A Dirndl, consisting of bodice, blouse, full skirt and apron, is the traditional German dress often worn for Oktoberfest, and the position of the bow or knot can signify a woman's marital status. A bow on the left means "single" - a bow on the right: married, engaged, or taken - a bow in the front/middle indicates a virgin - while a widow wears a bow tied on the back.
Together with all the other food and drink consumed by the about six million Oktoberfest visitors every year, such as wine, Reiberdatschi, potato pancakes, Kasspatzn, cheese noodles, and cotton candy they also get through approximately 7,100,000 liters of beer, 506,000 chickens, 120,000 pairs of sausages, 81,000 pounds fish, 70,000 pork knuckles - Haxen, and 120 oxen; each of which has a name.
A few carousels and swings first appeared in 1818 but now 'Luna Park' is the Oktoberfest Fun Fair. A huge atmospheric mixture of traditional and modern, with over 80 rides and everything from a 164 foot Ferris Wheel, roller coasters and street performers to Houses of Mirrors and Horrors and even a good old fashioned Flea Circus.
The Bavarian dialect is under normal circumstances not one of the easiest to understand, often having little relationship to "everyday German", and the addition of alcohol makes sure that during Oktoberfest it is even more difficult.
There is a "Wiesn" dictionary for non-Bavarians, which can be downloaded to an iPhone, and contains most of the words/pronunciation anyone is likely to need. Including:
Biddscheen......."Please", or "Here you are", when someone is serving or giving something
Fingahackln......A Bavarian sport, and popular activity at the Oktoberfest where two men, who might not even know each other, hook their middle fingers and try to pull the opponent over the table
Namidog.........."afternoon", which is normally after 1.00 pm
Biafuizl............the beer mat used by the server as a notepad where dashes indicate the quantity of beer ordered and to be paid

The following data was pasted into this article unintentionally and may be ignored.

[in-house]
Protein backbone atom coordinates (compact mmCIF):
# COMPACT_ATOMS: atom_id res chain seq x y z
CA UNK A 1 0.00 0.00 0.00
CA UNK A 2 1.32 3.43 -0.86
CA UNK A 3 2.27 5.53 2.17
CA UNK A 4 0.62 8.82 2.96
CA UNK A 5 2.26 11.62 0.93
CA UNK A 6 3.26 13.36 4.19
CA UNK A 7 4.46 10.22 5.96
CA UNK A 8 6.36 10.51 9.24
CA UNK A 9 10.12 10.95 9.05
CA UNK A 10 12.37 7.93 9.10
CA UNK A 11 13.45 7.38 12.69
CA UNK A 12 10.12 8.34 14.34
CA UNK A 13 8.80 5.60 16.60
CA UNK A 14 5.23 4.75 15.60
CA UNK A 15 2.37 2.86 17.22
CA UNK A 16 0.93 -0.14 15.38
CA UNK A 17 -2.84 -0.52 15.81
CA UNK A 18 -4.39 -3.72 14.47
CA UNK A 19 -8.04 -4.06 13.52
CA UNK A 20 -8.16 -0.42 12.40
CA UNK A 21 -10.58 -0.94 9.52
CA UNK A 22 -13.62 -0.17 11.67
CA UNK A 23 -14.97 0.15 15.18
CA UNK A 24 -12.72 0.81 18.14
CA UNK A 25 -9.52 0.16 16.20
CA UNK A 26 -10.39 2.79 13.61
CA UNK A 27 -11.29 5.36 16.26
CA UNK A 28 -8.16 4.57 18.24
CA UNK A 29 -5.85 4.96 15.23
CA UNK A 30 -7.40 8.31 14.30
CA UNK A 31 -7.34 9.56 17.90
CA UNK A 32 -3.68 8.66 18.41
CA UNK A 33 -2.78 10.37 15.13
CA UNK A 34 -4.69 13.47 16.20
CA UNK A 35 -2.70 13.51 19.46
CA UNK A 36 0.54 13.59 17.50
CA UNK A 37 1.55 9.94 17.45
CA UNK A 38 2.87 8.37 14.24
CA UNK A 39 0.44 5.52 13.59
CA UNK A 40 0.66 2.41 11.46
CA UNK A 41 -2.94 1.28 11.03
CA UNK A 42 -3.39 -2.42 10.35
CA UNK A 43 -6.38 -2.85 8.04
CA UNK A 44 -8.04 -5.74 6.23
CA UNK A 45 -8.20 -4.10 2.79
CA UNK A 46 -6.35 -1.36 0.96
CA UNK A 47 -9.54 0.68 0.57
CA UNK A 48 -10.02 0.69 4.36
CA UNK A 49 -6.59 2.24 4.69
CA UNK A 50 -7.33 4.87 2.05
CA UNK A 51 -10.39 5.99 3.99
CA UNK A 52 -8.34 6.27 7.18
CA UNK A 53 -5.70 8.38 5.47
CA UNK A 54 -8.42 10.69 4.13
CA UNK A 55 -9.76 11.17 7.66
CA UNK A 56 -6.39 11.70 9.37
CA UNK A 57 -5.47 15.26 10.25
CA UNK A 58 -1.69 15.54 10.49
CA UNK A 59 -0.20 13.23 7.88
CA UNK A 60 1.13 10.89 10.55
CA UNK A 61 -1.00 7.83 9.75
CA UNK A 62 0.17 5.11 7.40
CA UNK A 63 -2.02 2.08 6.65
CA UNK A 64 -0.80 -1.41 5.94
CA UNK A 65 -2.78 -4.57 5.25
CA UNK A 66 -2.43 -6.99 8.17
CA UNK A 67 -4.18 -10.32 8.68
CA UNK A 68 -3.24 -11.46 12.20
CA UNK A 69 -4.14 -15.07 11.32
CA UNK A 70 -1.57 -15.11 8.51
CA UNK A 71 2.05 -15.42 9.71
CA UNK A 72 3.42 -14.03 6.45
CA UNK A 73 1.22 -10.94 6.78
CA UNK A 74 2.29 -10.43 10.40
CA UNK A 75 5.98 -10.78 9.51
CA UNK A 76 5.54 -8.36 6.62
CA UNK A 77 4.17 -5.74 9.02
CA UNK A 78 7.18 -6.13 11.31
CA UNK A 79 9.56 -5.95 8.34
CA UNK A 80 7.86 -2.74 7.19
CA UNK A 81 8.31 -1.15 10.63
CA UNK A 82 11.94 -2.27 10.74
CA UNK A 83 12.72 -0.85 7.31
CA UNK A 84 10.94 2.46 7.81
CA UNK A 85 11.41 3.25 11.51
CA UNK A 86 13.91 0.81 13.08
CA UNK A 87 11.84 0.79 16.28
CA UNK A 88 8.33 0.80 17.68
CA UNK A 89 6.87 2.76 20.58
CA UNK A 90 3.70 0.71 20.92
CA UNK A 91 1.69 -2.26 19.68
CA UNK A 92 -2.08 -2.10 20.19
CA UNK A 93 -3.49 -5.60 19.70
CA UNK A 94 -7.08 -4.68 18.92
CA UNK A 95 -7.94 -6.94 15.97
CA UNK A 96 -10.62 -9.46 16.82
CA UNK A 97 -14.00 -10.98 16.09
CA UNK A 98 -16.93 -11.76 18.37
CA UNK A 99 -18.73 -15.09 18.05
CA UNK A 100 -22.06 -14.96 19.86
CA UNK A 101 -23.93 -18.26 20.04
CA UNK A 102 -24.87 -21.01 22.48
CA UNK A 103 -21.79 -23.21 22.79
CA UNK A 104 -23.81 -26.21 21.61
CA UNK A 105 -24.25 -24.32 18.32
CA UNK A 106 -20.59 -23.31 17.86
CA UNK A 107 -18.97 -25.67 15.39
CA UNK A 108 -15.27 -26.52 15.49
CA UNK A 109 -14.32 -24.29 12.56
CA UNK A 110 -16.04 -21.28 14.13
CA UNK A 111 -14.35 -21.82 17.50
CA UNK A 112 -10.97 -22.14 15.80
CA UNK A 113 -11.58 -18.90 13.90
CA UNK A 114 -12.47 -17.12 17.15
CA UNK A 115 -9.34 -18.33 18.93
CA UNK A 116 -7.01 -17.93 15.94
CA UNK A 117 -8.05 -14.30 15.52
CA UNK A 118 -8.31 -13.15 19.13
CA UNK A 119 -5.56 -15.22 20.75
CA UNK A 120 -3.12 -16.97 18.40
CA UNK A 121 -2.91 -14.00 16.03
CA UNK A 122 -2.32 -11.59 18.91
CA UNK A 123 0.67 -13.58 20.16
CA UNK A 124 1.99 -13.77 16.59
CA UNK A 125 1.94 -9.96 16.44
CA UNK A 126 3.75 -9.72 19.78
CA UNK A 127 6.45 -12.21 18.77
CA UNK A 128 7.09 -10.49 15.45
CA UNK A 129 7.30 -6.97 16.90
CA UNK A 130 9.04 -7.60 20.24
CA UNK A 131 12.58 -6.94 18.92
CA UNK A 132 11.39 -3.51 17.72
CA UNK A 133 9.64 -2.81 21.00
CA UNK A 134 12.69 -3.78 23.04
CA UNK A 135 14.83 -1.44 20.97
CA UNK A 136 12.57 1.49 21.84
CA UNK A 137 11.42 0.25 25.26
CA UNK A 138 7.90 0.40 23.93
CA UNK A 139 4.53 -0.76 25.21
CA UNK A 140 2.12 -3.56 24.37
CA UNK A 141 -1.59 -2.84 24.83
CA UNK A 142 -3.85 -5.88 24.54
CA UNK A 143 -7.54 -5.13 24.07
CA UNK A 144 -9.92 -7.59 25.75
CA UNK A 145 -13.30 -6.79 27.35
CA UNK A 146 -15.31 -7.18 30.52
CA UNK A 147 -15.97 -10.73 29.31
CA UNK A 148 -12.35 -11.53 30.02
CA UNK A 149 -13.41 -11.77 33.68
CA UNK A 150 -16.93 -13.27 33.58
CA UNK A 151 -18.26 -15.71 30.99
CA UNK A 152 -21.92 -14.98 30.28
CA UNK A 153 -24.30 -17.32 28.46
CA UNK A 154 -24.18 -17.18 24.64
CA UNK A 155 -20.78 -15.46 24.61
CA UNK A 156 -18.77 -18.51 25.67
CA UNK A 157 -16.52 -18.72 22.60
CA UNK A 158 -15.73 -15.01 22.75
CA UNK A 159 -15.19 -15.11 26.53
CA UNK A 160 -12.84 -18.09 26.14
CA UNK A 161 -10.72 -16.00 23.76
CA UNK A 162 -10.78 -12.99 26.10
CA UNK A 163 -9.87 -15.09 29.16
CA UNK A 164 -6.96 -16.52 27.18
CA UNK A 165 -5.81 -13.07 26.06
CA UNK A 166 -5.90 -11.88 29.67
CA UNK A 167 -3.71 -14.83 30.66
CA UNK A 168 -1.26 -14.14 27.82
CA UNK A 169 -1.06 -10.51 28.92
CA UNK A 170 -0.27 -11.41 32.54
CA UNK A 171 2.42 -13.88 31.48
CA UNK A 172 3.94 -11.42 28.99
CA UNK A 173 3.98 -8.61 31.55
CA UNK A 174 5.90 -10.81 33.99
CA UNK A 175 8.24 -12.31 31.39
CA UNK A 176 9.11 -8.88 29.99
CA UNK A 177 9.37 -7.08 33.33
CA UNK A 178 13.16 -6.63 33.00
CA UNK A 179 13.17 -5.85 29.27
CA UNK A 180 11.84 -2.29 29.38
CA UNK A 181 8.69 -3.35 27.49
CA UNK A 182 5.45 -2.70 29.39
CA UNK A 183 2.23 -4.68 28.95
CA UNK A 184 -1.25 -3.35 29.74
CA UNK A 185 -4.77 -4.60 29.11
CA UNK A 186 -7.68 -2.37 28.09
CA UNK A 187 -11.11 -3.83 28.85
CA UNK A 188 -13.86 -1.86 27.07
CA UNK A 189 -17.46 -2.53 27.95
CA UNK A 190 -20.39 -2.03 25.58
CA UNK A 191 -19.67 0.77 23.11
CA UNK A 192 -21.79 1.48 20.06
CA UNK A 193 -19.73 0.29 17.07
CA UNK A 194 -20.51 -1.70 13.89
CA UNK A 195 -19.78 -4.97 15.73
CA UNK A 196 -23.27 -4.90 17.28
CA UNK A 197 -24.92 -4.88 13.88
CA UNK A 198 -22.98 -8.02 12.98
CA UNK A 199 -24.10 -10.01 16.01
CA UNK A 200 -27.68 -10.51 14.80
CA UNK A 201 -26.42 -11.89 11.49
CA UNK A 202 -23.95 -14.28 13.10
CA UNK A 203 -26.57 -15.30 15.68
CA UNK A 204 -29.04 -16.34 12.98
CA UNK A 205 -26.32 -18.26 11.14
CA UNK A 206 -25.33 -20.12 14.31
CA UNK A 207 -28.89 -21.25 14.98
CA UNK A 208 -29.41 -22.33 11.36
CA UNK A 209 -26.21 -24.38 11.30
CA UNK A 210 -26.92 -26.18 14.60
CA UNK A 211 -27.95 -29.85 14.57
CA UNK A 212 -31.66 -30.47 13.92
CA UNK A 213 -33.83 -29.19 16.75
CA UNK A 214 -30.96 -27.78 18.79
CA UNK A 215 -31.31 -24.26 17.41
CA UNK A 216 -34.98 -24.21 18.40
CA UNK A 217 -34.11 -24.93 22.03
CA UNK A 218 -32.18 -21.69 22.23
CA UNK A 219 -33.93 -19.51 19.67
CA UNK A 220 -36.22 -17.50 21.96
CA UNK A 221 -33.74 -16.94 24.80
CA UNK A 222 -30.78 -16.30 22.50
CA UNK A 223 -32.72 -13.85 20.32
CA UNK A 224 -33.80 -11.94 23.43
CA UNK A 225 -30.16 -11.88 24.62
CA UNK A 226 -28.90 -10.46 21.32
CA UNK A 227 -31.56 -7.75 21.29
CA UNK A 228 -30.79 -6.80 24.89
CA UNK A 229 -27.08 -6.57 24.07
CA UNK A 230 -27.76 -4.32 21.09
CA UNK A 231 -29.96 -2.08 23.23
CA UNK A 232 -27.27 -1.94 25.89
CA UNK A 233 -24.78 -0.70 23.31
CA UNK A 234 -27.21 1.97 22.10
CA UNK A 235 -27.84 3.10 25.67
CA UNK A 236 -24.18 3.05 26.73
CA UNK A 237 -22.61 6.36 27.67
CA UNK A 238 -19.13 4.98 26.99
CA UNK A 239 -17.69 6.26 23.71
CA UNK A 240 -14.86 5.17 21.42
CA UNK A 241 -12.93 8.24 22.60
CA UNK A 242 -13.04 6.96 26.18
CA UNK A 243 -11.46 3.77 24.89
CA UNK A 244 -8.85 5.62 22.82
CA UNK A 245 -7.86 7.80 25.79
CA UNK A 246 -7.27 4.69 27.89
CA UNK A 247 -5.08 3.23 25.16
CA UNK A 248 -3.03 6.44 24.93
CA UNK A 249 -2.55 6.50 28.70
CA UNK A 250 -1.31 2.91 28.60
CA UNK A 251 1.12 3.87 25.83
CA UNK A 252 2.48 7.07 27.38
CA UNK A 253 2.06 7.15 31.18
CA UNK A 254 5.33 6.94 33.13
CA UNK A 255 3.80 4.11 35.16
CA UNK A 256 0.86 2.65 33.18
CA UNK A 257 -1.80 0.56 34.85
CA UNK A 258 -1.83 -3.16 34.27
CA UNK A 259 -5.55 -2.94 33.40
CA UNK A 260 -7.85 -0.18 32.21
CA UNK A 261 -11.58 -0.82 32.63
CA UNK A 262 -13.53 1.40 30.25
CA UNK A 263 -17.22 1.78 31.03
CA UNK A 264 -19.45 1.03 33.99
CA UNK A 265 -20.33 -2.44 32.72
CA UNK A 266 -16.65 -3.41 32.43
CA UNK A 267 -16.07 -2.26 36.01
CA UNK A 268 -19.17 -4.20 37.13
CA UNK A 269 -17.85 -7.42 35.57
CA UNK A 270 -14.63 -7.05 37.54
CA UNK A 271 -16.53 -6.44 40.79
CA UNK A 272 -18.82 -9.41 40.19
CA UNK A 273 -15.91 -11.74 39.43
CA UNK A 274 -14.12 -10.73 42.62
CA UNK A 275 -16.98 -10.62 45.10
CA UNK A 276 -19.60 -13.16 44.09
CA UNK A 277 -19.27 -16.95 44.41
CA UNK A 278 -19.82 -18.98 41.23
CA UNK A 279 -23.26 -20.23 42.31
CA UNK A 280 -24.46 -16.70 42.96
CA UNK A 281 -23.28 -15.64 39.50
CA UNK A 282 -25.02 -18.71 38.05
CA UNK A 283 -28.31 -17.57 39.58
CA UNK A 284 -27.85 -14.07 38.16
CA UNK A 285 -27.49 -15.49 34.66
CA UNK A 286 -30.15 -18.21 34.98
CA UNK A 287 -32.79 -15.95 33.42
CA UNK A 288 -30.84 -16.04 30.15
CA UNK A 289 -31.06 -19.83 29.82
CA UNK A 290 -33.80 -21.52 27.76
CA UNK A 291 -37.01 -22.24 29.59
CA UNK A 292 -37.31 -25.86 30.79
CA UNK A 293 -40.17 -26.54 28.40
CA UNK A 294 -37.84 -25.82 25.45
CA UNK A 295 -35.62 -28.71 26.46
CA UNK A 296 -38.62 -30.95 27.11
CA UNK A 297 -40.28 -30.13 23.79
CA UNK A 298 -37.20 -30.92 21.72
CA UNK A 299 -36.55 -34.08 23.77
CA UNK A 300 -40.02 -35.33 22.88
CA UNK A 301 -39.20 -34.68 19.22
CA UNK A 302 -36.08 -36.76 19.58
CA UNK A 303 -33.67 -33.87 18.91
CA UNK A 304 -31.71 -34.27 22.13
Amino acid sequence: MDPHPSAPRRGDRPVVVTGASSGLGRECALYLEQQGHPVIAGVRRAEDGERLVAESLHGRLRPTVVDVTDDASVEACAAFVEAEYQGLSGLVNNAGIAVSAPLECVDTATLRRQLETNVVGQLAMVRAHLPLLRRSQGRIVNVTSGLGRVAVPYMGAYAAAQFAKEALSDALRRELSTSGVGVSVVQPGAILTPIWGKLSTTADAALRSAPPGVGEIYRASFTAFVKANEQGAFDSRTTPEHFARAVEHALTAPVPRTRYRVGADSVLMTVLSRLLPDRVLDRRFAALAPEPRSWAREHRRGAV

Among the yearly average of 4,000 "Lost and Found" items that have turned up over the years, there have been Superman suits, a pet rabbit with a collar, and an intoxicated dachshund, both of which were claimed by their owners. Real hair wigs, a set of diving goggles, a pair of angel wings and a large collection of false teeth, together with a variety of rings, wallets, phones, reading glasses, phones, cameras and various items of clothing etc.
The tents at Oktoberfest are now "No Smoking Zones" in line with the various smoking bans in place throughout Germany, however, although it is probably better for the health of those in the tents, it appears there are also several side effects. One is that leaving the tent to smoke outside could mean you are not allowed back in, another that as it is no longer cloaked by the smoke from cigarettes, cigars and pipes, the smell of stale beer spilled on the floor, and dare one say it "body odor", can be quite powerful.
This is not a problem in the special Bavarian Red Cross Medical Tent. There about 100 volunteer medics and doctors wait for their "customers" every day, ready to deal with everything from general medical treatment to "Bierleichen"; Beer corpses. These are the revelers who have passed out having enjoyed rather too much of the year's "Wiesn Maerzen". Oktoberfest special brew.
Oktoberfest at Night via BAYERN TOURISMUS Bildarchiv - Mass Krug via German Beer Institute - Flea Circus at the Oktoberfest, photographer Usien via de.Wikipedia - Bierleichen via mittelbayerische.de